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Do Political Protests Matter? Evidence from the Tea Party Movement

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Listed:
  • Andreas Madestam
  • Daniel Shoag
  • Stan Veuger
  • David Yanagizawa-Drott

Abstract

Can protests cause political change, or are they merely symptoms of underlying shifts in policy preferences? We address this question by studying the Tea Party movement in the United States, which rose to prominence through coordinated rallies across the country on Tax Day, April 15, 2009. We exploit variation in rainfall on the day of these rallies as an exogenous source of variation in attendance. We show that good weather at this initial, coordinating event had significant consequences for the subsequent local strength of the movement, increased public support for Tea Party positions, and led to more Republican votes in the 2010 midterm elections. Policy making was also affected, as incumbents responded to large protests in their district by voting more conservatively in Congress. Our estimates suggest significant multiplier effects: an additional protester increased the number of Republican votes by a factor well above 1. Together our results show that protests can build political movements that ultimately affect policy making and that they do so by influencing political views rather than solely through the revelation of existing political preferences. JEL Code: D72. Copyright 2013, Oxford University Press.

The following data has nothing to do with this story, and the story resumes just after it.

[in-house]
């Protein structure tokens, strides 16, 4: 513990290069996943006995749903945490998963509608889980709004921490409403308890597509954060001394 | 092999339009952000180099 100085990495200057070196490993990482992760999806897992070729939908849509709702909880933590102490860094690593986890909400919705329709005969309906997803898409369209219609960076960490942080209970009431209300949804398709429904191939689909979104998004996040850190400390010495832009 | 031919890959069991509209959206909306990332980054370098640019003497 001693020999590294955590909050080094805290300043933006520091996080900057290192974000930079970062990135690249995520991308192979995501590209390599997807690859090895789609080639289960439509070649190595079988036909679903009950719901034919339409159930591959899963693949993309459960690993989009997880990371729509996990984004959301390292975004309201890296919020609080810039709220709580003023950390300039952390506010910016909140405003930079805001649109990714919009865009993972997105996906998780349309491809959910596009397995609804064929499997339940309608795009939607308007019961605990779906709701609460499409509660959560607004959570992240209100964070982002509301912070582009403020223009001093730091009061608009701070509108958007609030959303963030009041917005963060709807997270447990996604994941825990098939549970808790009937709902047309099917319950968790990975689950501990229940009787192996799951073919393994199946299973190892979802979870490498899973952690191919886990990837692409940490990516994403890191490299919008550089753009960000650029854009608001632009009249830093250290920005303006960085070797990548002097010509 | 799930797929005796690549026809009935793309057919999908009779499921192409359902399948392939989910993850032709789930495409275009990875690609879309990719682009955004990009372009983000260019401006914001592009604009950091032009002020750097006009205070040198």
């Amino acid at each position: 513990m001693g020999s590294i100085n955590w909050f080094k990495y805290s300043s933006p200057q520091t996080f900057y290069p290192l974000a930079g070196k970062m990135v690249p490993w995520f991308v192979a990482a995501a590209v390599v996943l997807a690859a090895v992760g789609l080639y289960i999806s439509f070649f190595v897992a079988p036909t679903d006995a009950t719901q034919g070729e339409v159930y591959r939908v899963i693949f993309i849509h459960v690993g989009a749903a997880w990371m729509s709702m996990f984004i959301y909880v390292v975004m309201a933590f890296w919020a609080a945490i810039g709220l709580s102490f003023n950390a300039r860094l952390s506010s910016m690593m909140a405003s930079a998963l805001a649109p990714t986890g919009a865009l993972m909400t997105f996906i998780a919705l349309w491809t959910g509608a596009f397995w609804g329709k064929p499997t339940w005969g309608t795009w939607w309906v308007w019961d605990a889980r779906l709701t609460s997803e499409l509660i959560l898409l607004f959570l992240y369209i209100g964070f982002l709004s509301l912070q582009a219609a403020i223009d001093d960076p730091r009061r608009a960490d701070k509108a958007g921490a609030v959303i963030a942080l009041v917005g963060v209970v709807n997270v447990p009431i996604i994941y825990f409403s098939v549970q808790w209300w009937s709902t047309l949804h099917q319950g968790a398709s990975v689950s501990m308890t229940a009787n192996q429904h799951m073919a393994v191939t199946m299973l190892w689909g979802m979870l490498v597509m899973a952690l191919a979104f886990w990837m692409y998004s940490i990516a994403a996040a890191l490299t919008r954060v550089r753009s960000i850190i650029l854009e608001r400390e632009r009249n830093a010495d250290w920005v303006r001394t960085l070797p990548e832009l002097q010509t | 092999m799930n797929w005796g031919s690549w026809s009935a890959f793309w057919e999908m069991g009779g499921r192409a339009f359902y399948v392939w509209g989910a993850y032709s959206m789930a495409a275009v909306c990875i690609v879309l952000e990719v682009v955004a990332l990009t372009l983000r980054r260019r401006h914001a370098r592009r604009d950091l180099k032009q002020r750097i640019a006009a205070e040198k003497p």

Suggested Citation

  • Andreas Madestam & Daniel Shoag & Stan Veuger & David Yanagizawa-Drott, 2013. "Do Political Protests Matter? Evidence from the Tea Party Movement," The Quarterly Journal of Economics, Oxford University Press, vol. 128(4), pages 1633-1685.
  • Handle: RePEc:oup:qjecon:v:128:y:2013:i:4:p:1633-1685
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    File URL: http://hdl.handle.net/10.1093/qje/qjt021
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    JEL classification:

    • D72 - Microeconomics - - Analysis of Collective Decision-Making - - - Political Processes: Rent-seeking, Lobbying, Elections, Legislatures, and Voting Behavior

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